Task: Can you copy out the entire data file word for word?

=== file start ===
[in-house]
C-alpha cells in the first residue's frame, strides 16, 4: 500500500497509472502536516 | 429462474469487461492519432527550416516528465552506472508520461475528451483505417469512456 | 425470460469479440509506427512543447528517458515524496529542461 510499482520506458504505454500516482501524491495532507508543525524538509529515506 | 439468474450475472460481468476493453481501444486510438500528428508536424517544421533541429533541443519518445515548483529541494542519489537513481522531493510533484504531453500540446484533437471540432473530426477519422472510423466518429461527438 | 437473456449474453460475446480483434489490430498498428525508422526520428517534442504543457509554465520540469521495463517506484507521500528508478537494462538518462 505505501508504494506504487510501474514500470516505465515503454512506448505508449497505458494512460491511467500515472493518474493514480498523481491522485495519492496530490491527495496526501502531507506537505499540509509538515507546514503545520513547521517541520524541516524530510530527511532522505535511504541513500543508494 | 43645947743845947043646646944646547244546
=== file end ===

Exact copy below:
[in-house]
C-alpha cells in the first residue's frame, strides 16, 4: 500500500497509472502536516 | 429462474469487461492519432527550416516528465552506472508520461475528451483505417469512456 | 425470460469479440509506427512543447528517458515524496529542461 510499482520506458504505454500516482501524491495532507508543525524538509529515506 | 439468474450475472460481468476493453481501444486510438500528428508536424517544421533541429533541443519518445515548483529541494542519489537513481522531493510533484504531453500540446484533437471540432473530426477519422472510423466518429461527438 | 437473456449474453460475446480483434489490430498498428525508422526520428517534442504543457509554465520540469521495463517506484507521500528508478537494462538518462 505505501508504494506504487510501474514500470516505465515503454512506448505508449497505458494512460491511467500515472493518474493514480498523481491522485495519492496530490491527495496526501502531507506537505499540509509538515507546514503545520513547521517541520524541516524530510530527511532522505535511504541513500543508494 | 43645947743845947043646646944646547244546